Decipher the SOW
Let's face it, we all live and die by the statement of Work (SOW). Estimates are the lifeblood of how any firm operates. How you decipher them puts you in the driver's seat, so long as you know what to look for and how to make sure you get what you need. In order to work with external providers, understanding the SOW means having clarity on deliverables. As with any legally binding document, a contractor should carefully review each SOW before signing.
However proper scrutiny is oftentimes not implemented - for a variety of reasons - and expectations may be missed or fall through the cracks into the land of "Never Delivered". Modern executives live busy lives and may feel stressed to move projects forward but don't have the time to go over the details of every document that passes across their desk. While Providers may have existing relationships with Contractors, "trust" in what's been submitted is no reason to sign. This is especially true, and scary, when considering virtually all SOW's today have significant 'terms and conditions' that can affect delivery. When it comes to partnering with or hiring an outside Provider, time to review the SOW submitted is more important than a lot of other things.
Wasted time, money and even legal battles can stem from misunderstandings an SOW's content. We take this very seriously at Venuiti. We've seen a lot of what we call "Provider abuses" in our day, in many cases stepping in to solve a situation that resulted from poor documentation. But, we're also a Contractor too, and as such, we apply our own expectations to the SOW's we write to support our partners, they deserve no less than what we demand. So, we thought it would be good to share our checklist for how we evaluate SOW before we sign on the dotted line:
What exactly are we getting?
Often, Providers will list vague terms - example "social media integration". This could mean anything from adding social media buttons, to posting on social media, to reviewing social media content or simply just providing a social strategy. In addition, to further this example, social media could refer to one social media platform or many of them. Now, one side may believe that social media integration means only one of these tasks whereas the other thinks it means all of them. Companies will sometimes sign such SOW's assuming the correct deliverable - we all know what happens when one Ass-U-Me's... A Contractor must always set strict standards on what is expected from SOW's (we even recommend forwarding an in-house template as a way to insure proper delivery of information) and to not sign anything until such standards are met. It will take a little more work up-front, but will alleviate major headaches in the future;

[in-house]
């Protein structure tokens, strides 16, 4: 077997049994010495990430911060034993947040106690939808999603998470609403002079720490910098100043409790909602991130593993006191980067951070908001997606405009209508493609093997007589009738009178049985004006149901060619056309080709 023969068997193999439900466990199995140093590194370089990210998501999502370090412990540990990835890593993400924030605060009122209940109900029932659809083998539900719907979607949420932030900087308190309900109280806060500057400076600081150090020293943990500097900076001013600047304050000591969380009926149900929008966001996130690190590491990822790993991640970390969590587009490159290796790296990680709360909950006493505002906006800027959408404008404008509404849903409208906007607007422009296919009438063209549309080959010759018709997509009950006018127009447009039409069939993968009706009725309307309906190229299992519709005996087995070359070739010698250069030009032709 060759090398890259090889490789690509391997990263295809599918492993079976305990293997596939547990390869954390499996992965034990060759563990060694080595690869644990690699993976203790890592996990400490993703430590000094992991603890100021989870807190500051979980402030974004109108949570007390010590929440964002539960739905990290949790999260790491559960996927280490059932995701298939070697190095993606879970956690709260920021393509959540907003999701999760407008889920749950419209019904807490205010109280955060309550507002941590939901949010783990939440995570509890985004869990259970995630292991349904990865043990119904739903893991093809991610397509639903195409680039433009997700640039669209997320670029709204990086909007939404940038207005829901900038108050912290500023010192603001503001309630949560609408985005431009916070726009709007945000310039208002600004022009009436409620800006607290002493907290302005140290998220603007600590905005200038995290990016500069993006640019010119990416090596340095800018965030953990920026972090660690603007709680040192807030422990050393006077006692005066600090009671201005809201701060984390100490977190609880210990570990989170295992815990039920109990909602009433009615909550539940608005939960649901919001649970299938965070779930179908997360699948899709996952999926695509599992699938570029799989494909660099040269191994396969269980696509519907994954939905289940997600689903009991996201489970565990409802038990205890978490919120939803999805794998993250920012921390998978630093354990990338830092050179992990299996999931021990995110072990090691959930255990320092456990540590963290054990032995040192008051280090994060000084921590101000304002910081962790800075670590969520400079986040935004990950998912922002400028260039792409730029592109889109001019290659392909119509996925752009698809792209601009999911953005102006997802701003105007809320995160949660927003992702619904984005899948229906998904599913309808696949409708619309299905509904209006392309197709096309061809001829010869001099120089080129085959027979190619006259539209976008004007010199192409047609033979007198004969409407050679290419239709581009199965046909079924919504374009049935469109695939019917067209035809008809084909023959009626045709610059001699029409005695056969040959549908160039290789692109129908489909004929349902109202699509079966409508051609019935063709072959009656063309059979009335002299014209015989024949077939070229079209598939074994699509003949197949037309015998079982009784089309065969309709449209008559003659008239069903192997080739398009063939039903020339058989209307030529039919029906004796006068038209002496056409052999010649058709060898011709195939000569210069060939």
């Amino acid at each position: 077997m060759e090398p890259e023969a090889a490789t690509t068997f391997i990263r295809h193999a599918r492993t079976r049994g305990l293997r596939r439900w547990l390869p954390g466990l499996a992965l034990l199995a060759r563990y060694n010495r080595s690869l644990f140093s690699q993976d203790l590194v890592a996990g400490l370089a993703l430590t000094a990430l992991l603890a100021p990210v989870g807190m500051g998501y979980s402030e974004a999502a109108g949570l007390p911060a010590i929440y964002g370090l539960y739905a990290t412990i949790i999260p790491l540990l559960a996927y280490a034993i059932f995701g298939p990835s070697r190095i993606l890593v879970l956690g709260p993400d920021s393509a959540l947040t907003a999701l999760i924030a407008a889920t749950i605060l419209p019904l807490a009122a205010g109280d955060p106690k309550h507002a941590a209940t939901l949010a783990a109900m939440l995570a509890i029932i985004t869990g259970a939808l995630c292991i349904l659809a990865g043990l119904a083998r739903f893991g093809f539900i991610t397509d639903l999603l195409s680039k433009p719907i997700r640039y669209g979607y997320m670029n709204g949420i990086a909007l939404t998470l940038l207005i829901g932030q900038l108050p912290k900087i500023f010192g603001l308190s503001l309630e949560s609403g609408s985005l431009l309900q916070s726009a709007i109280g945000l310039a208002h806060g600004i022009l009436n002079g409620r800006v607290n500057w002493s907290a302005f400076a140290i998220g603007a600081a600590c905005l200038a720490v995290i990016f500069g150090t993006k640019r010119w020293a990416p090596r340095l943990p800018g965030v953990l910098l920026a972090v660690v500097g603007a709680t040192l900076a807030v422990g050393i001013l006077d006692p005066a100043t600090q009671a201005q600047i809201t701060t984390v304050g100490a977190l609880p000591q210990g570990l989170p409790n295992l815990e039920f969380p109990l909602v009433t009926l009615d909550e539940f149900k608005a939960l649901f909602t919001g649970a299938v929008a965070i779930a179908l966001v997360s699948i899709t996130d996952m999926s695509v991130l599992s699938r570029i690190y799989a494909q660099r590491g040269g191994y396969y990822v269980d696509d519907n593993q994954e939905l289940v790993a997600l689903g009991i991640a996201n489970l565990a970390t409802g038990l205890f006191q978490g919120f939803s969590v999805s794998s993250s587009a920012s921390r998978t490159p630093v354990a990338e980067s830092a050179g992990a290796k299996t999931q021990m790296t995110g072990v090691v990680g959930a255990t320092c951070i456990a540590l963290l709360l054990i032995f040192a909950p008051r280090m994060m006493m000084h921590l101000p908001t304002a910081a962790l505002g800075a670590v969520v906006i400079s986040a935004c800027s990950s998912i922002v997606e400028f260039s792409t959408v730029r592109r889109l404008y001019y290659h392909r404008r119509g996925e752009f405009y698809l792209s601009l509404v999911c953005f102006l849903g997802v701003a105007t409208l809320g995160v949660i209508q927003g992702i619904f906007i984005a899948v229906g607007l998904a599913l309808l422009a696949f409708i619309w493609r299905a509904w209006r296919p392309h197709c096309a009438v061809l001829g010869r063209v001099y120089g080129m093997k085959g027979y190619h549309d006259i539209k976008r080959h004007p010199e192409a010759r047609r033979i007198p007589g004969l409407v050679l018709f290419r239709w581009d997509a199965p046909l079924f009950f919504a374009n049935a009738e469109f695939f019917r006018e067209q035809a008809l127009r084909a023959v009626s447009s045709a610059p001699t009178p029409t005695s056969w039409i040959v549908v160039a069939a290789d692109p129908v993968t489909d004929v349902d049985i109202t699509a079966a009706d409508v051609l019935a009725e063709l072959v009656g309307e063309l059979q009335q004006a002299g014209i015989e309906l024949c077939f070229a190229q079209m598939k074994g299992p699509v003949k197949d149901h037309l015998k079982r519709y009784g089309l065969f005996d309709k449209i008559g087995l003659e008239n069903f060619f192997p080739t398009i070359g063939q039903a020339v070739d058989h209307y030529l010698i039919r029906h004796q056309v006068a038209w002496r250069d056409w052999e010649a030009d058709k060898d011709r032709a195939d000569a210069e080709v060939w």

What are the deadlines?
What are the support costs?
Are there any hidden fees?
Not part of the checklist, but important to note, understand your currency and foreign tax issues too. It's truly vital to have absolute clarity on currency. What currency is the SOW written in? What conversion rate will be applied because it changes almost everyday these days? Will it be static or determined by the market at the time of payment? What currency will the balance be paid in? If currency conversion is required, who will pay the cost of conversion? All of these need to be answered.
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